Forum for Science, Industry and Business

Sponsored by:     3M 
Search our Site:

 

Reiner Gamma swirl: magnetic effect of a cometary impact?

07.04.2006


This animation, made from images taken by the Advanced Moon Imaging Experiment (AMIE) on board ESA’s SMART-1 spacecraft, shows a feature characterized by bright albedo, and called Reiner Gamma Formation.



The Reiner Gamma Formation, a totally flat area consisting of much brighter material than the surrounding dark ’mare’, is centred on an area located at 57.8° West, 8.1° North, in the Oceanus Procellarum on the near (visible) side of the Moon, and has an extension of approximately 30 by 60 kilometres.

The AMIE camera obtained the images on 14 January 2006, from a distance between 1599 and 1688 kilometres and with a ground resolution between 144 and 153 metres per pixel.


From early ground-based observations, this feature was initially misidentified as a crater. Only later detailed observations from orbit (such as those performed by USSR’s Zond-6, and NASA’s Lunar Orbiter, Apollo and Clementine missions) revealed its true nature: a very unusual morphology, consisting of swirl-like patterns that do not correspond to any topographic features.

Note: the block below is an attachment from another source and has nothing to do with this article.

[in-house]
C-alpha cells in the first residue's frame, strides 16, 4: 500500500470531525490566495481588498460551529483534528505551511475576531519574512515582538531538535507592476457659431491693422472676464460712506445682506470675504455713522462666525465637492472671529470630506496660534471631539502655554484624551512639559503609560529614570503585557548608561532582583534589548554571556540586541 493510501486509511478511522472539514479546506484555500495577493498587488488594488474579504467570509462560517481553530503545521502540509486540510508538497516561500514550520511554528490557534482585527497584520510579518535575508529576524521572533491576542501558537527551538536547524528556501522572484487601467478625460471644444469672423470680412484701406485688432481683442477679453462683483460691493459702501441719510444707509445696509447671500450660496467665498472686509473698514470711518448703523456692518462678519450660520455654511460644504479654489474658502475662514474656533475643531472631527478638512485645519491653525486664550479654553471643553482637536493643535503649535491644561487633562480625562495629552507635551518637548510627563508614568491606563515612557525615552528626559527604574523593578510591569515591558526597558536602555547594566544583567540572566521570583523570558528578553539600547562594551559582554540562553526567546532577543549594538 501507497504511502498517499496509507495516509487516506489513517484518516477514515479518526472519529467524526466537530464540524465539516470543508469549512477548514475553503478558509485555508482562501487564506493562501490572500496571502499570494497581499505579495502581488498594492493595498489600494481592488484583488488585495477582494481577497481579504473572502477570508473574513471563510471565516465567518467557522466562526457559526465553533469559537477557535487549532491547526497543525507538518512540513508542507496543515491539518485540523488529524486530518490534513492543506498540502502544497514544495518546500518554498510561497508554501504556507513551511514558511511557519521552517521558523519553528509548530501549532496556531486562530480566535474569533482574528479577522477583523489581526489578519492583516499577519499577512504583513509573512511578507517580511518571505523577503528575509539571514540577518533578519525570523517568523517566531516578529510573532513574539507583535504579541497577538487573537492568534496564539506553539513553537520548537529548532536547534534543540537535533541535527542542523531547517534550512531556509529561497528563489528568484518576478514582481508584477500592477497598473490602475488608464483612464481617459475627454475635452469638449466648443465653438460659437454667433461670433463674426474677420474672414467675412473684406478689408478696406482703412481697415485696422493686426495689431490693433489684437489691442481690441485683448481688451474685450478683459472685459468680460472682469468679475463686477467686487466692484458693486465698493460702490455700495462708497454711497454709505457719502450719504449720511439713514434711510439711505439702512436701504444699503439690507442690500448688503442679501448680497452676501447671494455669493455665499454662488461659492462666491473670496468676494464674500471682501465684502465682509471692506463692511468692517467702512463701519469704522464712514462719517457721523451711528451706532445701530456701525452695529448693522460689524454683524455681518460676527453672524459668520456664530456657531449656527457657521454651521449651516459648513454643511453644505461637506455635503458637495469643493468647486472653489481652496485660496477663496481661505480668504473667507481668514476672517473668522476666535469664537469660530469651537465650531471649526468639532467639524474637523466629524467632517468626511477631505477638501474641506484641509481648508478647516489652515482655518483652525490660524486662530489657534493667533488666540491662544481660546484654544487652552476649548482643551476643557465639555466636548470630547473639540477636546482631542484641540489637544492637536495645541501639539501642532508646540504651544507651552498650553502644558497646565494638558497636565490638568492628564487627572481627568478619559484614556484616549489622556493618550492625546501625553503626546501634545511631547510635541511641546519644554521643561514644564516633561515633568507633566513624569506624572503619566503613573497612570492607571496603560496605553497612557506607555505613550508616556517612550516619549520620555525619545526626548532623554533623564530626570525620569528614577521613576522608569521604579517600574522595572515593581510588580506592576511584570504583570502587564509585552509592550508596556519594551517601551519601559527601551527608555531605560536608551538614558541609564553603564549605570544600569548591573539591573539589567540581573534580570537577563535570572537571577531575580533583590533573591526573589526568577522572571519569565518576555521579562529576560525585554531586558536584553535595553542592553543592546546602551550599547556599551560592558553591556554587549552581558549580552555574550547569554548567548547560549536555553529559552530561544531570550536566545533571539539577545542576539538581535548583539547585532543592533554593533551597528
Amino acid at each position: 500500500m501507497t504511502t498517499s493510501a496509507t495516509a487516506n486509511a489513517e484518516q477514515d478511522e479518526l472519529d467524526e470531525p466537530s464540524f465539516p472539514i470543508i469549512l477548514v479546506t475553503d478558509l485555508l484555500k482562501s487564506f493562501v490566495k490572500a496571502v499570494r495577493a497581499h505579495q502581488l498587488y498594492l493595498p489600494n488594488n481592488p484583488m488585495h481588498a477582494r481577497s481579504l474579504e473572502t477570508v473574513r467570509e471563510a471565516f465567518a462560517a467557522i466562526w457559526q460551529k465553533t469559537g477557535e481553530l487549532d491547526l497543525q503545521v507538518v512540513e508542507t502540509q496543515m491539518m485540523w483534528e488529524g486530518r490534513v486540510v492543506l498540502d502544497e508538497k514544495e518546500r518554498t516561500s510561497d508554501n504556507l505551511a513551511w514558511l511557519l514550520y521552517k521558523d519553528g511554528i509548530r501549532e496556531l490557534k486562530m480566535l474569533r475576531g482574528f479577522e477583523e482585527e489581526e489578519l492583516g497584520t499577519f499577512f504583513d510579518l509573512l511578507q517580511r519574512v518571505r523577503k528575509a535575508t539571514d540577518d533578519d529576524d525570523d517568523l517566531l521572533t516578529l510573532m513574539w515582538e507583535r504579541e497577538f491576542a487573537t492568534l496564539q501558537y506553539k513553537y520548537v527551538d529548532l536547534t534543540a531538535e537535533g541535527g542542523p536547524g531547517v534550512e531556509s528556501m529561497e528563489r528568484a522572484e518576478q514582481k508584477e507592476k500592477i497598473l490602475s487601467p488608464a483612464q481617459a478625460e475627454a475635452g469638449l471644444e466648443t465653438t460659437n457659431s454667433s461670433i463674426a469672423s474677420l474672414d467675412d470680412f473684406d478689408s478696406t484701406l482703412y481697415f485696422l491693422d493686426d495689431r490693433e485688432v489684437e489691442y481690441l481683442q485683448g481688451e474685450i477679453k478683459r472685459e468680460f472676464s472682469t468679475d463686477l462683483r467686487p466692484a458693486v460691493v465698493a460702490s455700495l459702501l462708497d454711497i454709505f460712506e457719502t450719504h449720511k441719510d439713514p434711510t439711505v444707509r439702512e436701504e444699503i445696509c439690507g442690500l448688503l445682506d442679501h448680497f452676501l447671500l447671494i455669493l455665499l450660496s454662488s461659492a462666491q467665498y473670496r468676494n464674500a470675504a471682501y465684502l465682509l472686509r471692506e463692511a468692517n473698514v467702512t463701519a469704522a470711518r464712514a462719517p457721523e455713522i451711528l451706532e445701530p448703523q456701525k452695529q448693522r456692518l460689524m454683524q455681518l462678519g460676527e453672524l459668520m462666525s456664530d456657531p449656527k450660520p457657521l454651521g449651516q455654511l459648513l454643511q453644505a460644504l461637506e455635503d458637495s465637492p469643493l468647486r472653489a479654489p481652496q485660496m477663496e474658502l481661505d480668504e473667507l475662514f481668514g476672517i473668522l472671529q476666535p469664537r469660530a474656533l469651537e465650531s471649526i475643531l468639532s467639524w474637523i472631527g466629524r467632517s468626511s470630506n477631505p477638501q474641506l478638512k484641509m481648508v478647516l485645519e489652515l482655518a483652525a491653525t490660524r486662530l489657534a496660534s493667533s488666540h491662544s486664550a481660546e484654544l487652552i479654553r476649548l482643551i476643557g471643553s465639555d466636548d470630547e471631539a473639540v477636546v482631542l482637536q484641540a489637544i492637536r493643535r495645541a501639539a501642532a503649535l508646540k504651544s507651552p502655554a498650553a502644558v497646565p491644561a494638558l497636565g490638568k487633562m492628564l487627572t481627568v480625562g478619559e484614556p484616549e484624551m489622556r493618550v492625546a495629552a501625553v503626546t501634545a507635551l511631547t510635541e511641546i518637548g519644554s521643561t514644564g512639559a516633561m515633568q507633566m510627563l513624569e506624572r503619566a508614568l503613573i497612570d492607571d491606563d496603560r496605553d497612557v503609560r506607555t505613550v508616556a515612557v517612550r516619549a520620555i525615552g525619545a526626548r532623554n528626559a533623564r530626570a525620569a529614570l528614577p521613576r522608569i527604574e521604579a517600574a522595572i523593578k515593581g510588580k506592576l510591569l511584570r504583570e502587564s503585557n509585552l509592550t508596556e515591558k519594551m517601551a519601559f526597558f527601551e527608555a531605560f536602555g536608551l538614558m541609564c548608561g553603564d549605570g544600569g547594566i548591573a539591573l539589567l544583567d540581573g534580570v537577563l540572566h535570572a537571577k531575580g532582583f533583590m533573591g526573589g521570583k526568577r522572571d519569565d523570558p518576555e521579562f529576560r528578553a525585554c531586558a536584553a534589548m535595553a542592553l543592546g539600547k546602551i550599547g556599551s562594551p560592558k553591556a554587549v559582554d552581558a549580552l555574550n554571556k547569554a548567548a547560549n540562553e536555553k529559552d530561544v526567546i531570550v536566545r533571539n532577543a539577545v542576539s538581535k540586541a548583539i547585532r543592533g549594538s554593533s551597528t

Its main part consists of a bright pattern of elliptical shape, located to the west of Reiner crater. Bright elongated patches extend to the northeast in the Marius Hills region and small swirls extend to the southwest. The origin of the Reiner Gamma Formation and other swirls occurring on the lunar surface is still unclear.

Lunar swirls are associated with magnetic anomalies and some of these swirls – such as Mare Ingenii and Mare Marginis - are ‘antipodal’ to large impact structures (that is they are located right into opposite regions of the Moon globe).

So, it was suggested that the Reiner Gamma swirls correspond to magnetized materials in the crust or iron-rich ejecta materials able to deflect the solar wind (constant flow of charged particles coming from the Sun). This would prevent surface materials to undergo maturation processes, and so produce an optical anomaly.

However, Reiner Gamma Formation still stands as a particular case. In fact, the magnetic anomaly does not correlate with the scale of the lunar crust structure and large-scale anomalies seen on the far side. Furthermore, the anomaly is not associated with any obvious antipodal basin structure, and the surface material related to Reiner Gamma appears optically very immature (the age for its emplacement could be quite recent).